Патент USA US2111194код для вставки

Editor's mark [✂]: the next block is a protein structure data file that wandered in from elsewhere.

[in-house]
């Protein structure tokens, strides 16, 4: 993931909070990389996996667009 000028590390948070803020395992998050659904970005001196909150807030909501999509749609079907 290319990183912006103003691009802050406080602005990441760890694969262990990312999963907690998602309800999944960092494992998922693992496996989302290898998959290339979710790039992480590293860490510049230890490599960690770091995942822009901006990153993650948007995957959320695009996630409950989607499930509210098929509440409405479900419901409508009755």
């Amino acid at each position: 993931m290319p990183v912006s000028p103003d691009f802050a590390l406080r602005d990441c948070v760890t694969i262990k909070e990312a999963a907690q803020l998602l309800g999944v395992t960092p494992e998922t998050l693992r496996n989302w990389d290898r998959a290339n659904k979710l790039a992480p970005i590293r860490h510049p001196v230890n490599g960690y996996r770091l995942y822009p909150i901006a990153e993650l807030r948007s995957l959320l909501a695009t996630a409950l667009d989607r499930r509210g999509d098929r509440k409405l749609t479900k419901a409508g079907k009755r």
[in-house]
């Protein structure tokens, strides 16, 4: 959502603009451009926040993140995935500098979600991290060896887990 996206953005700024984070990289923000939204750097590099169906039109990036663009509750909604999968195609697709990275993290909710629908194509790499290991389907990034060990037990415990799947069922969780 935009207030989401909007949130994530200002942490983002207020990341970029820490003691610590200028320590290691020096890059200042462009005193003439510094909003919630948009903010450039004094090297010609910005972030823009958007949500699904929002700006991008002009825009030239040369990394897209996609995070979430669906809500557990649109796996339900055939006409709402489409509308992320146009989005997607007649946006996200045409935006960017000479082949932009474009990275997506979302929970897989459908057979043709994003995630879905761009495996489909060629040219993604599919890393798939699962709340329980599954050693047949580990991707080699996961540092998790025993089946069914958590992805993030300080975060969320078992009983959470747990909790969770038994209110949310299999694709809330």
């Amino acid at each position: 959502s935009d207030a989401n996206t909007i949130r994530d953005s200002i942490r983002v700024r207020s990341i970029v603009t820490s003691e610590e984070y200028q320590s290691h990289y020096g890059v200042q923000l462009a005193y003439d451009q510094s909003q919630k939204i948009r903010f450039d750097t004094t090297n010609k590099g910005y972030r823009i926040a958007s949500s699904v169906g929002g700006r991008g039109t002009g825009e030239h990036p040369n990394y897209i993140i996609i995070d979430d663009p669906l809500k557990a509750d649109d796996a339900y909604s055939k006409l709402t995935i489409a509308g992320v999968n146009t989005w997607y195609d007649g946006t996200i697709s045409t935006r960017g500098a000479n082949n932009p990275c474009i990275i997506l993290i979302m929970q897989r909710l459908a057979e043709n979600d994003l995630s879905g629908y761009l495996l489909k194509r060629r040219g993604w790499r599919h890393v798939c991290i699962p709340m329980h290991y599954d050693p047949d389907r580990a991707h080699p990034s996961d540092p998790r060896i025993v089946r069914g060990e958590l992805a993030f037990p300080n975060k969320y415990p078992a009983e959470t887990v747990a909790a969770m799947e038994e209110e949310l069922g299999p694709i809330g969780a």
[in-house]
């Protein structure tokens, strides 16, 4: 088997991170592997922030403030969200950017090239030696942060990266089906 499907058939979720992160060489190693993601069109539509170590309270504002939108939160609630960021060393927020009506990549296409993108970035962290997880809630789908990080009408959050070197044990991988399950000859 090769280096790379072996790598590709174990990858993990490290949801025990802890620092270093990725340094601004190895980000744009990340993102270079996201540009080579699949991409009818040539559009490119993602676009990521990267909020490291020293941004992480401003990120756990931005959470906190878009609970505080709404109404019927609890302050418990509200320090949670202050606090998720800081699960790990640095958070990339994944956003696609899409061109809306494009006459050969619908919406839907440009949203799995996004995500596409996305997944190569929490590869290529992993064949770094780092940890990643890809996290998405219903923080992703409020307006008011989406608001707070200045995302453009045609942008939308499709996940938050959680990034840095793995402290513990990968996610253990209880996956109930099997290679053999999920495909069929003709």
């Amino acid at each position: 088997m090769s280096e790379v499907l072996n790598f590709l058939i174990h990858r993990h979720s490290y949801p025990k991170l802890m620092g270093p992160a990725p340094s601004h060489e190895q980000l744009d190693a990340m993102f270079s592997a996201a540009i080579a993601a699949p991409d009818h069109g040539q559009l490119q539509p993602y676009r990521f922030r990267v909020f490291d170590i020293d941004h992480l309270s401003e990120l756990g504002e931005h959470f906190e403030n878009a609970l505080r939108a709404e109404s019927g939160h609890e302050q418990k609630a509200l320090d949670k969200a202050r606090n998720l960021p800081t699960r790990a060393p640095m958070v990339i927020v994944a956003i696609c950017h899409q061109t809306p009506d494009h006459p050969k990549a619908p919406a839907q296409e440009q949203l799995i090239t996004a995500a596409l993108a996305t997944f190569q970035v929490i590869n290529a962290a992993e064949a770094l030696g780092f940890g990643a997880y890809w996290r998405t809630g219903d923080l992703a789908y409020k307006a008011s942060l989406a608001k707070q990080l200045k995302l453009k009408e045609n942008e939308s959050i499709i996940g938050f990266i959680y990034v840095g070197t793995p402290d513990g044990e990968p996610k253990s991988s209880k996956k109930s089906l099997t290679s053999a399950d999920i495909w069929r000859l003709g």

2,111,194 Patented Mar. 15, 1938 UNITED STATES’ PATENT OFFICE - 2,111,194 METHOD OF PRODUCING HYPOCHLOROUS ACID SOLUTION ' Pedro Sanchez, Habana, Cuba No Drawing. Application January 12, 1934 Serial No. 706,443 3 Claims. (Cl. 23-452) The object of the invention is to provide an tains practically no chlorine. In other words, it improved chemical compound, and also various is thought that the precipitate serves or acts in methods of producing the same. Heretofore, and up to the present time, efforts 5 have been made to use hypochlorous acid com mercially, due to its excellent bleaching proper ties, but the use of this acid has never been com mercially feasible, due to its extreme unstability. An object of the invention, therefore, is to pro 10 vide a combination of chemicals, either in water for the bleaching of various materials or sub stances, which can be satisfactorily placed there in or added thereto, or directly in a liquid, which it is desired to decolorize, such for instance as 15 sugar solutions, oil, etc. A solution of this improved chemical com pound it has been found can be made and held inde?nitely, without giving off or releasing the bleaching agent, until such time as a material or substance to be bleached is added to such solu 20 tion. Only at that time is a suf?cient quantity of the bleaching agent released, to effect the bleach ‘ing of the said material or substance, after which there is a cessation of the release of the bleaching agent, until still further material or substance is added to the solution for bleaching. Furthermore, the process of producing the im proved chemical compound comp-rises the combi nation in any aqueous solution of any alkali and any acid, which when combined make a precipi tate which is substantially not soluble in the aque ous solution, and while the precipitate is in sus pension injecting chlorine into the solution, until the required quantity of chlorine has been ab sorbed thereby, after which the precipitate is per mitted to settle, or is ?ltered therefrom, and the clear chlorinated liquid is drawn off, containing the stable hypochlorous acid in solution. In this process of producing the said chemical 40 compound, the exact nature of the chemical ac tion may notbe fully known or appreciated at the the ing 45 the present time. If the chlorine is injected into aqueous solution, without the precipitate be in suspension, said solution will not take up chlorine, which will merely bubble thru and ‘ pass o? from the liquid. On the other hand, when the chlorine is in jected into the solution in the presence of the precipitate, and especially when the precipitate 50 is in suspension, the chlorine is readily taken up in some manner by this liquid, and held there in a stable condition, without entering or being per manently retained by the precipitate, as evi denced by the fact that the precipitate remaining 55 after withdrawing the clear liquid therefrom con the capacity of a catalyst, which under these con ditions it probably is. Particularly in view of the facts herein brought 5 out, it is to be understood that both said chemical compound and its processes of production must not be restricted within the full scope of the ap pended claims, nor is the compound resulting from such processes to be limited to the use of any 10 one or more speci?c acids. Nor is the process, involving the injection of chlorine into an aqueous solution containing a precipitate, to be limited to any ‘speci?c alkali and acid, because any alkali that combines with 15 any acid to produce a precipitate substantially insoluble in an aqueous solution, will produce the same result. Among the acids known at this time to give more or less satisfactory results are oxalic, citric, sulphuric and phosphoric, while very probably additional bases, other than lime, may be used to form with any one of said acids resulting pre cipitates, which are substantially not soluble in aqueous solutions, and which enable the forma- 25 tion of the improved stable form of hypochlorous acid. The advantage of this compound lies in the fact that it is the only known powerful oxidizing agent that functions in an acid condition, and 30 therefore as no caustic alkali is present during the oxidizing or bleaching treatment of what ever material is placed therein, such material does not suffer in any way, nor is it adversely affected as it would be by the generally known 35 oxidizing agents, which function in an alkaline condition. Having thus described my invention what I claim as new and desire to secure by Letters Pat ent, is:-—40 l. The process of producing stable hypochlo rous acid, which consists in the combination in any aqueous solution of lime and an acid, in quan tity sui?cient to produce a precipitate which is substantially not soluble in the aqueous solution, 45 and while the precipitate is in suspension inject ing chlorine into the solution, until the required quantity of chlorine has been absorbed thereby, after which the precipitate is permitted to settle, and the clear chlorinated liquid is ?ltered or 50 drawn off, containing the stable hypochlorous acid in solution. 2. The process of producing stable hypochloa rous acid, which consists in the combination in any aqueous solution of lime and phosphoric acid, 55 2 ' ' ' 2,111,194 in quantity su?icient to produce a precipitate which is substantially not soluble in the aqueous solution, and while the precipitate is in suspen sion injecting chlorine into the solution, until the required quantity of chlorine has been absorbed thereby, after which the precipitate is permitted to settle, and the clear chlorinated liquid is ?l tered or drawn o?, containing the stable hypo chlorous acid in solution. 3. The process of producing stable hypoohlo rous acid which comprises combining in an aque ous solution phosphoric acid and calcium oxide in quantity to produce a precipitation which is substantially not soluble in the aqueous solution and while the precipitate is in suspension, inject ing chlorine into the solution until the required quantity of chlorine has been absorbed thereby. ‘ PEDRO SANCHEZ.